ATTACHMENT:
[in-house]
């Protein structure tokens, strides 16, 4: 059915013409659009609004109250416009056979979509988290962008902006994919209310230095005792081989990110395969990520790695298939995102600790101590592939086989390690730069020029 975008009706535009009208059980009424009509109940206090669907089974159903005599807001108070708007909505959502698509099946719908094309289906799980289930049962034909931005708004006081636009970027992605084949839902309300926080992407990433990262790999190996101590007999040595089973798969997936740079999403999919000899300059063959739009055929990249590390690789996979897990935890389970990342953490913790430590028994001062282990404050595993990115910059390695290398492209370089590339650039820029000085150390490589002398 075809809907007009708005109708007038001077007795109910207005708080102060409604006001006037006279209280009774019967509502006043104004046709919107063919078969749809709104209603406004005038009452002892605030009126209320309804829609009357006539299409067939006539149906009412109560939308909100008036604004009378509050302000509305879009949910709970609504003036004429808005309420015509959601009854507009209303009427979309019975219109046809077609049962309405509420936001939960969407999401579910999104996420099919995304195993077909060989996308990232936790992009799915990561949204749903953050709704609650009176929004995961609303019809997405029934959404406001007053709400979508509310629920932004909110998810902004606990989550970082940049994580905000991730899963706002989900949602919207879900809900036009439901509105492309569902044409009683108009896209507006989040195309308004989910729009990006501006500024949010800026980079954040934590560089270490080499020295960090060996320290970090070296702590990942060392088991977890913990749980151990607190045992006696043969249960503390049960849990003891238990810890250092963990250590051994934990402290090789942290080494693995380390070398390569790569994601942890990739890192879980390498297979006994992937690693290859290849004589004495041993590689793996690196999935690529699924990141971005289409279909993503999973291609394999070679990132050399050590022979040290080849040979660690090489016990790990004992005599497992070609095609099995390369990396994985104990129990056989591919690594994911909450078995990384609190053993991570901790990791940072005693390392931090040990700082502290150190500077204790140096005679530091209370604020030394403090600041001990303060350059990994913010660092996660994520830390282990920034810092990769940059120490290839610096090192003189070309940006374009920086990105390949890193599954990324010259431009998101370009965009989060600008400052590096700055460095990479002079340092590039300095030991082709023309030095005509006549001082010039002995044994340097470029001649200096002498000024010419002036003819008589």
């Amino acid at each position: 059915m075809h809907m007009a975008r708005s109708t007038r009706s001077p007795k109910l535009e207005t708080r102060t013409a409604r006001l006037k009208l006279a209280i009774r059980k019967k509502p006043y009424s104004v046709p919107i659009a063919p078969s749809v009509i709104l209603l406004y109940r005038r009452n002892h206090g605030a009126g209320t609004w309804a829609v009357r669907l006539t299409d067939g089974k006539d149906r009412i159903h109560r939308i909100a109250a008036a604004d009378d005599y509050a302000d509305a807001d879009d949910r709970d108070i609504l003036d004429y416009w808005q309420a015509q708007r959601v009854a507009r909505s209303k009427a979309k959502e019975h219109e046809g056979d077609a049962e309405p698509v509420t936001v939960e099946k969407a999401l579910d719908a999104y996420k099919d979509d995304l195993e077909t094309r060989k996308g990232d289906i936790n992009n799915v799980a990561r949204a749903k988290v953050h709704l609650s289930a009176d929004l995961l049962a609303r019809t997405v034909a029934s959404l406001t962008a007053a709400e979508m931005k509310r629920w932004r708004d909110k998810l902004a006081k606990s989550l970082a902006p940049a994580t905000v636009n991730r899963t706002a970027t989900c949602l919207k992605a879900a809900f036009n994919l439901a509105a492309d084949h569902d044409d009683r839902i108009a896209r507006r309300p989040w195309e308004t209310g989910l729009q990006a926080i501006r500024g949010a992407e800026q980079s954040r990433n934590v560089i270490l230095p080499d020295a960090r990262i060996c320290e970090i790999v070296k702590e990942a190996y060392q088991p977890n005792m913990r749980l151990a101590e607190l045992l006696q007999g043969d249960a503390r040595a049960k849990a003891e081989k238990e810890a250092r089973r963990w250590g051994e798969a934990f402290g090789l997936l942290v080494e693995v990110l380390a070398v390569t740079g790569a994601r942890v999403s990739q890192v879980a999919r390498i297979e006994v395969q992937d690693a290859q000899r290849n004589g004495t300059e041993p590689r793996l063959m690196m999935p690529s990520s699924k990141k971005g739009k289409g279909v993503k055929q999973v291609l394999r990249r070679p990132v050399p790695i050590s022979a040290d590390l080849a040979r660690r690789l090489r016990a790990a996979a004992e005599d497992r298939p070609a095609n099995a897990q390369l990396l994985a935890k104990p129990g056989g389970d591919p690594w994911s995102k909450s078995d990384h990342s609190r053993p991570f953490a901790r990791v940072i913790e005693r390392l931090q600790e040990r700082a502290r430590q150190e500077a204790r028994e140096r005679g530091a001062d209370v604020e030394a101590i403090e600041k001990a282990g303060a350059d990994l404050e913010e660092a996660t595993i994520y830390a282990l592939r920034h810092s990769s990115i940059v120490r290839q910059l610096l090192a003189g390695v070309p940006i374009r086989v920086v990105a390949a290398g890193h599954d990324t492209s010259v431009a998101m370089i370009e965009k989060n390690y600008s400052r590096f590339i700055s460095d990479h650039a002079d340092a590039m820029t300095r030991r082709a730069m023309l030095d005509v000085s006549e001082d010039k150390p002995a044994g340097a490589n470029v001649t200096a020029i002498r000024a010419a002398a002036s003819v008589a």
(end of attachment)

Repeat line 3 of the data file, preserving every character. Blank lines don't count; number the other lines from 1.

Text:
């Amino acid at each position: 059915m075809h809907m007009a975008r708005s109708t007038r009706s001077p007795k109910l535009e207005t708080r102060t013409a409604r006001l006037k009208l006279a209280i009774r059980k019967k509502p006043y009424s104004v046709p919107i659009a063919p078969s749809v009509i709104l209603l406004y109940r005038r009452n002892h206090g605030a009126g209320t609004w309804a829609v009357r669907l006539t299409d067939g089974k006539d149906r009412i159903h109560r939308i909100a109250a008036a604004d009378d005599y509050a302000d509305a807001d879009d949910r709970d108070i609504l003036d004429y416009w808005q309420a015509q708007r959601v009854a507009r909505s209303k009427a979309k959502e019975h219109e046809g056979d077609a049962e309405p698509v509420t936001v939960e099946k969407a999401l579910d719908a999104y996420k099919d979509d995304l195993e077909t094309r060989k996308g990232d289906i936790n992009n799915v799980a990561r949204a749903k988290v953050h709704l609650s289930a009176d929004l995961l049962a609303r019809t997405v034909a029934s959404l406001t962008a007053a709400e979508m931005k509310r629920w932004r708004d909110k998810l902004a006081k606990s989550l970082a902006p940049a994580t905000v636009n991730r899963t706002a970027t989900c949602l919207k992605a879900a809900f036009n994919l439901a509105a492309d084949h569902d044409d009683r839902i108009a896209r507006r309300p989040w195309e308004t209310g989910l729009q990006a926080i501006r500024g949010a992407e800026q980079s954040r990433n934590v560089i270490l230095p080499d020295a960090r990262i060996c320290e970090i790999v070296k702590e990942a190996y060392q088991p977890n005792m913990r749980l151990a101590e607190l045992l006696q007999g043969d249960a503390r040595a049960k849990a003891e081989k238990e810890a250092r089973r963990w250590g051994e798969a934990f402290g090789l997936l942290v080494e693995v990110l380390a070398v390569t740079g790569a994601r942890v999403s990739q890192v879980a999919r390498i297979e006994v395969q992937d690693a290859q000899r290849n004589g004495t300059e041993p590689r793996l063959m690196m999935p690529s990520s699924k990141k971005g739009k289409g279909v993503k055929q999973v291609l394999r990249r070679p990132v050399p790695i050590s022979a040290d590390l080849a040979r660690r690789l090489r016990a790990a996979a004992e005599d497992r298939p070609a095609n099995a897990q390369l990396l994985a935890k104990p129990g056989g389970d591919p690594w994911s995102k909450s078995d990384h990342s609190r053993p991570f953490a901790r990791v940072i913790e005693r390392l931090q600790e040990r700082a502290r430590q150190e500077a204790r028994e140096r005679g530091a001062d209370v604020e030394a101590i403090e600041k001990a282990g303060a350059d990994l404050e913010e660092a996660t595993i994520y830390a282990l592939r920034h810092s990769s990115i940059v120490r290839q910059l610096l090192a003189g390695v070309p940006i374009r086989v920086v990105a390949a290398g890193h599954d990324t492209s010259v431009a998101m370089i370009e965009k989060n390690y600008s400052r590096f590339i700055s460095d990479h650039a002079d340092a590039m820029t300095r030991r082709a730069m023309l030095d005509v000085s006549e001082d010039k150390p002995a044994g340097a490589n470029v001649t200096a020029i002498r000024a010419a002398a002036s003819v008589a």